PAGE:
1. I agree. The parties represent the consolidation of power. I’d love to see the parties go away. Imagine the candidates actually having to stand on their own, craft their own message, or defend their record.

  3. I am not sure why anyone would donate to a political party these days. They have a tendency to lose money. For instance, around October/November of 2012, the RNC’s federal finance report showed that they gave the NCGOP something close to 6 million dollars. But the NCGOP has never accounted for that money in any budget report that they’ve shown to their ex comm (no report of the fact that they received it or whether it has or has not been spent). Where did the money go?

    Also the party members have no input in how the money is spent. The last couple of times I’ve seen the NCGOP go to the executive committee for budget approval, they have a bunch of vague line items that nobody even knows what they are by their description, and the budget is passed exactly as it is proposed by the party accountant – with no changes whatsoever! That combined with the fact that the NCGOP doesn’t advocate any of the issues that the party members adopt resolutions over… by these 2 factors it is clear that the party members, even the executive committee members, have no say in how the money is spent. Zero. That is a FACT. Don’t donate to the parties. Just say no.

    1. OR…if you trust your County Party or even precinct Party, donate to them. The more local, the more control. True, some Party chairs are establishment drones but many of them just want to make a difference in their counties, need donations to execute, and are willing to bend over backwards to provide transparency and accountability to donors.And if everyone adopted this bottom-up approach, the State Party would have to come hat in hand to the Counties for support and we might actually be able to hold the State Party accountable.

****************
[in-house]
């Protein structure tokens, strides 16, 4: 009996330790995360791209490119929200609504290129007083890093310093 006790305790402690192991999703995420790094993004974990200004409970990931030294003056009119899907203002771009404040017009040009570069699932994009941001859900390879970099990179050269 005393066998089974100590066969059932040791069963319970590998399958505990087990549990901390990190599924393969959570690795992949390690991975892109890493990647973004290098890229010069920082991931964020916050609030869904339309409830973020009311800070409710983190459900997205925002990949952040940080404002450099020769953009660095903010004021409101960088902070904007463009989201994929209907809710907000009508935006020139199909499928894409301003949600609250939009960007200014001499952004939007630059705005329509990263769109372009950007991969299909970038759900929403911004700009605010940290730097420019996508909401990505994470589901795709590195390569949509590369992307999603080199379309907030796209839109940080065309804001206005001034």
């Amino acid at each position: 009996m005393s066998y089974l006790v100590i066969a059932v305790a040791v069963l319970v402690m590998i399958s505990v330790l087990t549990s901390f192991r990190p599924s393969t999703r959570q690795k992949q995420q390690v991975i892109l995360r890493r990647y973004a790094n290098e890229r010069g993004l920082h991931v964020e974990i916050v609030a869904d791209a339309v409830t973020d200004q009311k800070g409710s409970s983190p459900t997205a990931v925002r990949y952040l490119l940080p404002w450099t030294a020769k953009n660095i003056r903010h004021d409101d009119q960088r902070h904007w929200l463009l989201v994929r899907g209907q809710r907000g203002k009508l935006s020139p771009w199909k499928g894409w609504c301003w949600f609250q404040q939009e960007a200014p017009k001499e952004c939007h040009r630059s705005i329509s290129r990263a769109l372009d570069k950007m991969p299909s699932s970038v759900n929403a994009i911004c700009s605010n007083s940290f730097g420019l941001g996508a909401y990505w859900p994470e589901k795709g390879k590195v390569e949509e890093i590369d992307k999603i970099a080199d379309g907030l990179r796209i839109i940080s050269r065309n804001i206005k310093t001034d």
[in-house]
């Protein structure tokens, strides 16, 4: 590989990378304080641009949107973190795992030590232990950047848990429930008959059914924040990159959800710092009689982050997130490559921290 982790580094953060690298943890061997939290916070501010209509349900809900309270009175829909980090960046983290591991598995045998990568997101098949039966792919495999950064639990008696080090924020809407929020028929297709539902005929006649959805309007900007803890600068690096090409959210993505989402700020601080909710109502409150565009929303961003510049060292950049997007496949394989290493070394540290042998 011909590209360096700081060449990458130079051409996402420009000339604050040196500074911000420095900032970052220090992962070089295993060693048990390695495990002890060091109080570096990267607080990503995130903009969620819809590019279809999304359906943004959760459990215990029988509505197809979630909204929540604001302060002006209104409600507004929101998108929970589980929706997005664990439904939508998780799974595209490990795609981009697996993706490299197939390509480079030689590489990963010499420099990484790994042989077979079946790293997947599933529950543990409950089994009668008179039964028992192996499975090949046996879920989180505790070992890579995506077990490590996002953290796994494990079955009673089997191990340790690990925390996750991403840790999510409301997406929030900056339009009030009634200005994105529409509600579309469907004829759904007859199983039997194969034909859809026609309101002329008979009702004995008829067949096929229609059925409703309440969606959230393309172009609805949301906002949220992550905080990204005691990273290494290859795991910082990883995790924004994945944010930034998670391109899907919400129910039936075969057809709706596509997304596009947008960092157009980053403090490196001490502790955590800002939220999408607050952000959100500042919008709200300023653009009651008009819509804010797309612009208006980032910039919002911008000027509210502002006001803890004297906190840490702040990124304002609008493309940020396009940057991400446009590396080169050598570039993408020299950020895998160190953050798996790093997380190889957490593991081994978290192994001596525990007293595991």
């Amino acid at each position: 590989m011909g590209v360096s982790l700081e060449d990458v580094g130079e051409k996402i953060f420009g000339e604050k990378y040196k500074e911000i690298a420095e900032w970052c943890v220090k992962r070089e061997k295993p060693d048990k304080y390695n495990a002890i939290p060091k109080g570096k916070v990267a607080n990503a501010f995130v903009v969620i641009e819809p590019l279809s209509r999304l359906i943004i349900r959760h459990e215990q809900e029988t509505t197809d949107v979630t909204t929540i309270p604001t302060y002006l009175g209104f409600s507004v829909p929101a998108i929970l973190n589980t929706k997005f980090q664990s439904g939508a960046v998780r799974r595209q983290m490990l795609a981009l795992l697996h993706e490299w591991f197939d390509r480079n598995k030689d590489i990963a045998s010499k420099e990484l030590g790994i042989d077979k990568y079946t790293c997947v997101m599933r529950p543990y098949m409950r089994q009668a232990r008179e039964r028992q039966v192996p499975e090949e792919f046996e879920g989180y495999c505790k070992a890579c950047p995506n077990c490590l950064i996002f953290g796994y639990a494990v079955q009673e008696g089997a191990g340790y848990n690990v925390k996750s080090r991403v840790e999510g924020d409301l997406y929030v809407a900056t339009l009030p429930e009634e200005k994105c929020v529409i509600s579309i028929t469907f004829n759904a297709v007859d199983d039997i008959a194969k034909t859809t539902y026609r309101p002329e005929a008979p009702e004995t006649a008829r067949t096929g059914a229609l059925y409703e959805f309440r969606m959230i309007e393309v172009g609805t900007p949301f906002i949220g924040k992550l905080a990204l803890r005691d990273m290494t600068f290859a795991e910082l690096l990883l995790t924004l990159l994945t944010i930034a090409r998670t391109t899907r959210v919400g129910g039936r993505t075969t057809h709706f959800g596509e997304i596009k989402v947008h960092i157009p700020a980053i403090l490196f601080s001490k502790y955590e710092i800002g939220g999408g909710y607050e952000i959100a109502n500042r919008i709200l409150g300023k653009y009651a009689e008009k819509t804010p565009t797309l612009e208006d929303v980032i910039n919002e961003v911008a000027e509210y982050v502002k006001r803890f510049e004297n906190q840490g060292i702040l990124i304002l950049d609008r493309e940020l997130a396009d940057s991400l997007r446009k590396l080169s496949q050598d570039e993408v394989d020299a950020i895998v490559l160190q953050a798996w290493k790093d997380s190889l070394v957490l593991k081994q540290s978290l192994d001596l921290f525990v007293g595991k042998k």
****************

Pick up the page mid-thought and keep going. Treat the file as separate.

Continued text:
4. Political parties are of extreme importance to low information voters who are looking for the D beside the name rather than the name itself.

    The Democrats have numerous special interest groups who vote for the Democrat candidate. Think of Reverend Barber and his group of special interests. They will vote Democratic every time.

    I doubt the Democrats will allow the low information voter too many choices on the ballot. They will maintain the D designation so that their special interest groups know what to do. It is pretty easy to remember just one letter of the alphabet.

  5. Another factor that is important in addition to those you mention is the impact of the McCain-Feingold law (BICRA), sometimes known as the anti-grassroots politics bill. It effectively shut county political parties out of federal races. FEC reports are complex and daunting and not something most county level parties want to tackle. Before McCain-Feingold, there was a treshhold that party organizations could spend on federal races before they had to report ($1,000 if memory serves) which allowed most county parties to involve themselves in federal races with no problem. McCain-Feingold lowered that to $,01, which cuts county parties out of many activities in federal races. It also did other stupid things like require using a federal account plus a weird hybrid account (which no local party even has) to say ”Vote Republican” or ”Vote Democrat” in their ads. Yes, there are local parties every election which unknowing violate that part, and they are committing a federal felony when they do, but fortunately I have never heard of that being reported to the FEC in North Carolina. McCain-Feingold was one of the worst things to ever happen to grassroots party politics.